“Renters of Vancouver” takes an intimate look at how the city's millennials are dealing with the housing crisis.
“I lived in a basement suite at fourth and Macdonald. The owner of the property had a bunch of houses in the area, and at first our place seemed really nice and normal. And then a few weeks in, everything became crazy.
Firstly, our landlord increased our rent payments regularly—every couple of months—which was really insane. But what was worse was that she would come into our house all the time. We would get out of the shower, and she would just be sitting in our living room. Although she owned all these properties, she did this thing where she pretended that she didn’t understand that she wasn’t allowed to be in there, even though she totally knew. Every day was honestly just a constant battle. And even if we wanted to leave, we couldn’t, because of our fixed-term contract.
I was glad to convince my roommates to move to the place that we’re living in now, which was only a few blocks away. We love it, and it’s beautiful, but we’ve noticed that it’s owned by a big company that doesn’t really care very much about the tenants either.
For the last couple of months there’s been a leak in the bathroom, and it’s going down into the apartment that’s below us. For about a quarter of a year, the property management company blamed us for not having two shower curtains. They sent us notices, even though we put two shower curtains up and waterproofed the entire area to the point that we actually took duct tape and fastened the curtains against the wall. Eventually, they had a tile guy come in who said that it was the sealant between the tiles in the shower—which was what we had told them, repeatedly. Then they made us pay for everything.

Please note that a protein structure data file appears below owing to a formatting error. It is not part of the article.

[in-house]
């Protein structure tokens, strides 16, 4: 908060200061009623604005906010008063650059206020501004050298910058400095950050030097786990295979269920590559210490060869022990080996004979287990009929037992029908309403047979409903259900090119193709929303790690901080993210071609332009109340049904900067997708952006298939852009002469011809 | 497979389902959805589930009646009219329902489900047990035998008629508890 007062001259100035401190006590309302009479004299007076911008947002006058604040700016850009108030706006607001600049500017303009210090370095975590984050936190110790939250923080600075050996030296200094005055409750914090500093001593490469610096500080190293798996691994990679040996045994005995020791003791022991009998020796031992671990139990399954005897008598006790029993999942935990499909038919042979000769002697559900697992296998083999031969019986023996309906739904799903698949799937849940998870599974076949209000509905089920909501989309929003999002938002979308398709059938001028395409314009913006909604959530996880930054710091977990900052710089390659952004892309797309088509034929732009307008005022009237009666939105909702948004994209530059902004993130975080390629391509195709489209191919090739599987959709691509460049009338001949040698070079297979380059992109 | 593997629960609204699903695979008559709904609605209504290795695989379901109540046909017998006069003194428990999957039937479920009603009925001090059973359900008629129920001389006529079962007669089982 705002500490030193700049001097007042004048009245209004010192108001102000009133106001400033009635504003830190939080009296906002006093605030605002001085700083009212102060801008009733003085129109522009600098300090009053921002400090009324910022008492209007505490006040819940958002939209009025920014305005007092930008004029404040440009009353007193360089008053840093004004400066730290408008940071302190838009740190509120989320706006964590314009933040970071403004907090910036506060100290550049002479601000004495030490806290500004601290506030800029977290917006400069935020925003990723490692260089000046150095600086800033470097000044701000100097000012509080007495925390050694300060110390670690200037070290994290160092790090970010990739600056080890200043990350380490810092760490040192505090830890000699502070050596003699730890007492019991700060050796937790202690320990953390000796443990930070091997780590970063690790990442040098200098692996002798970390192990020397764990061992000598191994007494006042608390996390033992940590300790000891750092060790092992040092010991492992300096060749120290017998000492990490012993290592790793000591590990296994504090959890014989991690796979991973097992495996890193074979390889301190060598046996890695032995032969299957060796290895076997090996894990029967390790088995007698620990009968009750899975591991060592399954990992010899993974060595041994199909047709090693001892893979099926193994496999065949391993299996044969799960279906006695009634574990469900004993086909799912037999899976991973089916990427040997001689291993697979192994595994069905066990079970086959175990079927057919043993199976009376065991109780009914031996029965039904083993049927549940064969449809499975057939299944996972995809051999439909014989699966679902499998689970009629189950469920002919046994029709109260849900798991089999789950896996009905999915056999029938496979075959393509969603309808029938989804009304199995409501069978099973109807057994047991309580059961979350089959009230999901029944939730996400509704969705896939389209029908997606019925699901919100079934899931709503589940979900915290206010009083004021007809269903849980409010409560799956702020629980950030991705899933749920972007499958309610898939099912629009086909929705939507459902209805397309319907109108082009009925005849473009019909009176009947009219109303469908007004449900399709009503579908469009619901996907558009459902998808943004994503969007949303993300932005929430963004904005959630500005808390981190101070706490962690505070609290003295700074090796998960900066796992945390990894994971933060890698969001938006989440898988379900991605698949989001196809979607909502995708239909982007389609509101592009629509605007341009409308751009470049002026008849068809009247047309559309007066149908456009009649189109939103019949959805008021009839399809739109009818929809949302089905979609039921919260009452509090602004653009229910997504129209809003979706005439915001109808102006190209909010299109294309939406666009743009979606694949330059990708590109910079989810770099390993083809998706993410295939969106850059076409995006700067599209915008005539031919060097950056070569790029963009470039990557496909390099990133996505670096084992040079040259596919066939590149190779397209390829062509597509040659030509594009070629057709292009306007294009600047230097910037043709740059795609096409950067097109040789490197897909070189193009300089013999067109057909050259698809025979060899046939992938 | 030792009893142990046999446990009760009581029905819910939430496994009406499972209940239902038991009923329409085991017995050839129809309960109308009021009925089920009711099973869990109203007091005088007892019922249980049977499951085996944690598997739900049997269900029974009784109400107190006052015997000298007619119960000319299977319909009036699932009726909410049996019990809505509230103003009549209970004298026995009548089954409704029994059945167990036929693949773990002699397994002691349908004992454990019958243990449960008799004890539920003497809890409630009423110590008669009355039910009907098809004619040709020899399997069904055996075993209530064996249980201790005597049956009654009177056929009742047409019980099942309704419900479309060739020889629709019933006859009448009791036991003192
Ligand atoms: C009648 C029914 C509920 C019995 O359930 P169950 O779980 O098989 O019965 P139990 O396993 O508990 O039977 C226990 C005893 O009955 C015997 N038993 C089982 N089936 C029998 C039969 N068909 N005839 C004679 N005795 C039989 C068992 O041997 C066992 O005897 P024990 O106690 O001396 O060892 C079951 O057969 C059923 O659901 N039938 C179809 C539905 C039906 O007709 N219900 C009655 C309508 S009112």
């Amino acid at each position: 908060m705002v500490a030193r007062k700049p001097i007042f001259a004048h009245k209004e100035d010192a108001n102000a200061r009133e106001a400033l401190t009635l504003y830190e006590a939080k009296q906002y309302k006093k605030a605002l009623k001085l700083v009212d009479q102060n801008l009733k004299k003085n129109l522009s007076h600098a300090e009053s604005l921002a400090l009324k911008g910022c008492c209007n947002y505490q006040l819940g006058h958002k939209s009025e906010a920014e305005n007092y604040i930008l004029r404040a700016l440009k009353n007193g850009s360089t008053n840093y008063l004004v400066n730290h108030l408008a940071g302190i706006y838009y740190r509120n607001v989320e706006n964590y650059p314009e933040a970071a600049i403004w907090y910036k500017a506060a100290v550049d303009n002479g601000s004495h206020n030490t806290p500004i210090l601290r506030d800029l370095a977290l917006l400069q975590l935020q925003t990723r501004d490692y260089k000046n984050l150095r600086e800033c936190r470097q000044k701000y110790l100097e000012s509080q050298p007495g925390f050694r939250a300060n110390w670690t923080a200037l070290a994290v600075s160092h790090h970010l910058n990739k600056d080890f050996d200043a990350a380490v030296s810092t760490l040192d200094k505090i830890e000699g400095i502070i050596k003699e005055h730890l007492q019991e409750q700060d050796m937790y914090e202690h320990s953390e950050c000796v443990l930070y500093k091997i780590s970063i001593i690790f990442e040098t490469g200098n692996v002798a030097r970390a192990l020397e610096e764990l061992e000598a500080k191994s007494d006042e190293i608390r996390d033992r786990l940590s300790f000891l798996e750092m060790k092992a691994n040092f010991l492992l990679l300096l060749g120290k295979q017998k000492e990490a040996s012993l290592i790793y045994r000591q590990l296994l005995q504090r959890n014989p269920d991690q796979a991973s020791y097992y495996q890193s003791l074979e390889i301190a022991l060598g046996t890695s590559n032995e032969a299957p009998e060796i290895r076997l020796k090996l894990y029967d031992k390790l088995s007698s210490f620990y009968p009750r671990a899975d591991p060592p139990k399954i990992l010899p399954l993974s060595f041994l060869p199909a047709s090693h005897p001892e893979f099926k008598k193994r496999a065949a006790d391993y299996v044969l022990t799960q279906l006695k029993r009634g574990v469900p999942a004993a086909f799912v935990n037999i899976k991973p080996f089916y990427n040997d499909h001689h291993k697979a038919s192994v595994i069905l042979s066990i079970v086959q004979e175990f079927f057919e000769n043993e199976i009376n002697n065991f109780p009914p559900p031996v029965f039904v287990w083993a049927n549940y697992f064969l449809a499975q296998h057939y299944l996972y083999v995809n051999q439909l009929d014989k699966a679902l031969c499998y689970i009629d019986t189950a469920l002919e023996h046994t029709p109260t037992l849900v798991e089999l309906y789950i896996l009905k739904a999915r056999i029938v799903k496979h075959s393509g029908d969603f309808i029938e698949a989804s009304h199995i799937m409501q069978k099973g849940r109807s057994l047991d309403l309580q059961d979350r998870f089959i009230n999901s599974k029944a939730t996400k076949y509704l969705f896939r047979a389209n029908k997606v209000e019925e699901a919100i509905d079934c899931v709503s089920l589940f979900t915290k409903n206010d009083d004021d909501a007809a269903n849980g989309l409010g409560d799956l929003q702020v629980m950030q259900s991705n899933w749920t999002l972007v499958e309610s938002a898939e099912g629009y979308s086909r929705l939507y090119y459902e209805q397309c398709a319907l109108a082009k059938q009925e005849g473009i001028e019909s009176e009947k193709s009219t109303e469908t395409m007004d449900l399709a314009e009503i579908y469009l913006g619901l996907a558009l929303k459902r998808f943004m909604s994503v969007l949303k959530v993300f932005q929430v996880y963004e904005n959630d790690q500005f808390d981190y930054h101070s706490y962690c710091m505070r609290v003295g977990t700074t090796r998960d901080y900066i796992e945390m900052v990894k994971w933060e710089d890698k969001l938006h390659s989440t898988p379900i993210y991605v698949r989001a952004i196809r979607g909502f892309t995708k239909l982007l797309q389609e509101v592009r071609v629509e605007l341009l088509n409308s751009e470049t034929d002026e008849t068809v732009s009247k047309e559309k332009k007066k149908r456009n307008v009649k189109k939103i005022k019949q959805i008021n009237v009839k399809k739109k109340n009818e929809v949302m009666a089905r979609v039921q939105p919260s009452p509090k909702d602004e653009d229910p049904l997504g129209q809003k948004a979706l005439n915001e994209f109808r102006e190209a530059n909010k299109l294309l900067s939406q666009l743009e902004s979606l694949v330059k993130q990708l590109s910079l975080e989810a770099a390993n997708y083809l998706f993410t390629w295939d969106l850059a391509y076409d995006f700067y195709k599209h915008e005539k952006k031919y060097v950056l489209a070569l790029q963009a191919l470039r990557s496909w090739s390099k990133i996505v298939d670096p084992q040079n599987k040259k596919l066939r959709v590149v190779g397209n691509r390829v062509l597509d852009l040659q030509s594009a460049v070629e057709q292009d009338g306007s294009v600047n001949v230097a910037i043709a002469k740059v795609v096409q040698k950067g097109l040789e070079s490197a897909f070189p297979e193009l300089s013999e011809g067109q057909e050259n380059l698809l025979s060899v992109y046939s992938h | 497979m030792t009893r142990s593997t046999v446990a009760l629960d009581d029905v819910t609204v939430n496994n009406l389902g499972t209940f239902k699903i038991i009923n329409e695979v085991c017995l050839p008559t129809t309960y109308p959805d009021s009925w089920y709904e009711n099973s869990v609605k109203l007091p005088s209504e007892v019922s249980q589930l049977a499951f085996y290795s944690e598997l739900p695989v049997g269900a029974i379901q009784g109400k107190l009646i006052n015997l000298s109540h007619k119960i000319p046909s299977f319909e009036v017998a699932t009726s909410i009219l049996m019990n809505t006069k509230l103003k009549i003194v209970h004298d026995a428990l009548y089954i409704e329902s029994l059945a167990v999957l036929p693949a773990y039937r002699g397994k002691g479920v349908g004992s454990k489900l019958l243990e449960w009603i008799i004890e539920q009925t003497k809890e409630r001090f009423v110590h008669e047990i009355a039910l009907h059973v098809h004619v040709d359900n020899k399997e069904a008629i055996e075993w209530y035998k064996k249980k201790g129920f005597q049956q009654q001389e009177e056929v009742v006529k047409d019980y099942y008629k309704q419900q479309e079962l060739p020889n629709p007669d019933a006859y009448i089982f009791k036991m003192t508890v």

Another time, the property manager wanted me to clean the bathroom. The room has no windows, and the ventilation system doesn’t work very well, so the whole place is mouldy. I didn’t know the difference between safe mould and the kind that will make you sick, so I went to get a specialist in. It turned out that it would be $350 for someone just to look at it and say whether it was dangerous. I just couldn’t afford that. Instead, the landlord wanted to me to clean the tiles, so I tried scrubbing with a toothbrush, which didn’t work. He said to get Tilex, even though on the bottle it says specifically only to use it with open windows and in super ventilated areas. I was in there with one hand over my mouth trying to scrub with this stuff, and not breathe.
I did call the Residential Tenancy Branch this time, mainly because I knew that the mould and the water dripping through to the suite below wasn’t our fault. I was worried that we’d have to pay for repairs, or that our damage deposit would be taken away. Our landlord wanted us to spend $350 to fix the leak. Even though that’s not a huge amount of money, we didn’t want to pay for it out of principle, because we knew that if we accepted this bill then it might set a precedent for them charging us for much more expensive things in the future, and we were pretty sure that we shouldn’t be paying. But filing a claim with the Residential Tenancy Branch was $95, without any guarantee of an answer.
Either way, we felt like we didn’t have a choice. The leak and the mould were big problems, but the real issue was that if we contacted the Residential Tenancy Branch, we were confident the landlord would evict us because we’re on a month-to-month contract. Taking a complaint to the RTB sours the relationship between the landlord and tenant. Regardless of which way the City ruled, we knew we wouldn’t succeed in staying in our suite, and couldn’t afford to move somewhere else.
Under the current system, even if you get a verdict in your favour, there’s no way to get justice.”